My first passion was early childhood education, although I did enjoy attending technology classes. Why did I not follow my first passion? After completing the admission tests, there were only a couple of days to decide what to study. For me, this was computer science.
The year that followed, I decided to switch to an early childhood education module. I ended up studying higher computer science.
In addition to my studies, I worked part-time jobs in fast food, clerking, or babysitting. When I got a full-time contract job opportunity, I paused my studies and worked until the contract ended.
Going back to school was not easy, but I passed all the pending subjects. Two part-time jobs occupied my entire summer. As a result, I lost the focus needed for my final project. Seven years after finishing my university studies, I was notified that I needed to submit a final project. Otherwise, all the efforts made during my university years would be lost. In the end, I got my degree in computer technical engineering with an outstanding project.
My career in technology started as a need for change. Tired of part-time contracts, I started looking for a job. Capgemini was the opportunity to start a new project with a new tool – Robotic Process Automation (RPA).
The beginning was hard. Between my first interview for the role and when we formalized the contract, I was training at home. Within a month of entering Capgemini, I was already developing my first software robot. I spent many hours investigating how to do things or the reasons behind process errors. In these moments, when I did not understand why something did not work, part-time jobs did not seem so bad. Thankfully, good teammates made it worthwhile.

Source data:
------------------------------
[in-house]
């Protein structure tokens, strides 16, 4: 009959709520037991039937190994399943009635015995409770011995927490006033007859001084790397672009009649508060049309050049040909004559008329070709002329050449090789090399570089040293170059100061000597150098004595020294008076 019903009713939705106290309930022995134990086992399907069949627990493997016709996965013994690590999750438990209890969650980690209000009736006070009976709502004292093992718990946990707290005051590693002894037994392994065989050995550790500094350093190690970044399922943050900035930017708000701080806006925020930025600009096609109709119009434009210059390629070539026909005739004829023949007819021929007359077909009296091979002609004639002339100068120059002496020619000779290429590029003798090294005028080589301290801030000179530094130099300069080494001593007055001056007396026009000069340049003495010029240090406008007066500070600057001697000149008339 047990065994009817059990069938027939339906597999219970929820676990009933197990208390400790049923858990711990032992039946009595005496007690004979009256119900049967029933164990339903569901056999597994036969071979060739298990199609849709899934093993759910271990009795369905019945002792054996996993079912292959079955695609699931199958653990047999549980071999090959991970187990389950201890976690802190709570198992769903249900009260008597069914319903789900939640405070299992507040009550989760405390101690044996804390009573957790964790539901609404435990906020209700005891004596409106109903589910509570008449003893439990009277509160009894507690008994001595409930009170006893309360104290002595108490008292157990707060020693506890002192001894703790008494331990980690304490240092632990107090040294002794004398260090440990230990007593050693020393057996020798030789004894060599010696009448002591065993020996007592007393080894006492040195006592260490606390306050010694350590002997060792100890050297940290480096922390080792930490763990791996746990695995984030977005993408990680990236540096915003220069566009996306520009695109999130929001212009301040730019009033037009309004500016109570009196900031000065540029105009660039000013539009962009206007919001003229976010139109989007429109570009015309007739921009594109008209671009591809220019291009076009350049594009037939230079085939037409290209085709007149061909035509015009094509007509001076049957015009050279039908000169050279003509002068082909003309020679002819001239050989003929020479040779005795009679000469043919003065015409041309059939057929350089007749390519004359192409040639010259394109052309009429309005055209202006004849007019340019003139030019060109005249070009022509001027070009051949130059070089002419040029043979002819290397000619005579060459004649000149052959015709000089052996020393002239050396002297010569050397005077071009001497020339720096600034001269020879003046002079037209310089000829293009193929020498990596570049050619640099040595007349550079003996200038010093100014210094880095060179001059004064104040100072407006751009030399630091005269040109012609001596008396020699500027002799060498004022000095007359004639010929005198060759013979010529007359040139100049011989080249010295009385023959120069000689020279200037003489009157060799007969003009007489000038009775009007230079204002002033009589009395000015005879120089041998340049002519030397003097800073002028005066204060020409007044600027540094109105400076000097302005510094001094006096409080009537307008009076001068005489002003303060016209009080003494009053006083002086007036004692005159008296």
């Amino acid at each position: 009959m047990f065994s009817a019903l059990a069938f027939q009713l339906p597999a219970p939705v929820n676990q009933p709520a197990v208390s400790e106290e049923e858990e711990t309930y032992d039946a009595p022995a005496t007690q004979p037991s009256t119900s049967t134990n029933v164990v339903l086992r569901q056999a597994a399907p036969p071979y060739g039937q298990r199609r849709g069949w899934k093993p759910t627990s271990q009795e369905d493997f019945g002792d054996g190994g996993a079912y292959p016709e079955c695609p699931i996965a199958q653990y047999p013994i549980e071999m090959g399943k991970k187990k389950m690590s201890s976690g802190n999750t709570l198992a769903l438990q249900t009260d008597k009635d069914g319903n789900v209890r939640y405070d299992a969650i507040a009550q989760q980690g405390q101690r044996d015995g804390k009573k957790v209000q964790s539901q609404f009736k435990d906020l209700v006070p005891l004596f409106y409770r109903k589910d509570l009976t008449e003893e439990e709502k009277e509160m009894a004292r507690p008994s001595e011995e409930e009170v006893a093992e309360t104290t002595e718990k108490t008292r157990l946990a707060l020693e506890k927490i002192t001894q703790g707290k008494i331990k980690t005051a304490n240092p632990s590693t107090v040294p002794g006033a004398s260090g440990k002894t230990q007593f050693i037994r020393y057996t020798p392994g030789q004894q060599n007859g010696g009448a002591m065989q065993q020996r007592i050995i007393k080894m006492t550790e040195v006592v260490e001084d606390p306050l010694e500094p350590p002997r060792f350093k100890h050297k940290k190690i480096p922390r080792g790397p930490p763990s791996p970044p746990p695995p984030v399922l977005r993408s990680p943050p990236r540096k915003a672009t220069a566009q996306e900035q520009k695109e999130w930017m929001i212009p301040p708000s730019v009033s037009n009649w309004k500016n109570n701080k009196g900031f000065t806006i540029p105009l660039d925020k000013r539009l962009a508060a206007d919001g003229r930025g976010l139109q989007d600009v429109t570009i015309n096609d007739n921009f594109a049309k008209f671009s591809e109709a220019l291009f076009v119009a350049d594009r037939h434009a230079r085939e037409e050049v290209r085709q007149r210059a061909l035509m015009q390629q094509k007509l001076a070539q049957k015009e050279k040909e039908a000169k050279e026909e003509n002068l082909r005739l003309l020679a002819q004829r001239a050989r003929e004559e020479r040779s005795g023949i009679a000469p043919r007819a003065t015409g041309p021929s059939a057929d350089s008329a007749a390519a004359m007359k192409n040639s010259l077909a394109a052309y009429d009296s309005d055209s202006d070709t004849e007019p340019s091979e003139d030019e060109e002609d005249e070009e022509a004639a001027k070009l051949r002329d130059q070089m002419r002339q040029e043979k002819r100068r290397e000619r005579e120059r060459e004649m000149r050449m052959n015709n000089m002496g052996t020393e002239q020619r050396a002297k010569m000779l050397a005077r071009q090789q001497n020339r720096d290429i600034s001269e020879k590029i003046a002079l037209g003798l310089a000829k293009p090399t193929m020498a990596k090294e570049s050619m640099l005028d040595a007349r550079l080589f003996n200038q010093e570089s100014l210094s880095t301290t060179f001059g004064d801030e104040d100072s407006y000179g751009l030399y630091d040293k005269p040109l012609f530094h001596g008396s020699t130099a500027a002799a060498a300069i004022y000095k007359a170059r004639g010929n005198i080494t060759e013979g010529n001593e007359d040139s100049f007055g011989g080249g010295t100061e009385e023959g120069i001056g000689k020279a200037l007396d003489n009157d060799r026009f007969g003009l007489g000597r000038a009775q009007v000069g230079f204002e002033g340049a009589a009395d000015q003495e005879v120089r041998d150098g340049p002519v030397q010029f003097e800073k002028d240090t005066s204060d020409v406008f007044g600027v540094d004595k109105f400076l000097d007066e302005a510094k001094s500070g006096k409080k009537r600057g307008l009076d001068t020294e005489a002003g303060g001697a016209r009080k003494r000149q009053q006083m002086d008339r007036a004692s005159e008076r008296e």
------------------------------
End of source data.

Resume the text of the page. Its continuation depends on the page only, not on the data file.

After long days it was completed - my first "robosito" as we baptized it. Working on my first robot reminded me of college and having to rely on your notes and your practice to understand things.
I started as a plant manager soon after returning from maternity leave. This was another challenge, and again, the team stood by me. I started by controlling six robots and looking for possible incidents. Now, I'm in charge of 14 robots. Plant management was an important challenge, and I am proud of it. Our work leads us to be considered by our customers as one of the best factories.
Thinking about mother-work balance, there are many similarities between being a mother and being a controller. You have to be multitasking and decisive in times of stress. My daughter is who I love most but being a very active person drove me to return to work as soon as possible.
I love my work, with all its moments of tension and frustration. The truth is, if you like to investigate and learn, there is nothing like management.
Getting pregnant at the beginning of my new role wasn’t easy. I’m not going to lie - I was afraid that they would not renew my contract. I had doubts about announcing my pregnancy but my boss’ response reassured me.
Two and a half years later, here I am. There are nights without sleep, days when I'm exhausted, and these can come together. Yet, my family is right beside me. To be honest I do not know how the future will look like. I love challenges. I love where I am now and what I do, but I am open to a change and always ready to learn something new. I am the kind of person who grows when faced with challenges.
For anyone interested in RPA, I recommend starting with the free Academy training and joining the UiPath Forum. The Community there is welcoming and quick to help out.
María Rubiera Martinez is an RPA consultant at Capgemini. Capgemini is a UiPath global business partner.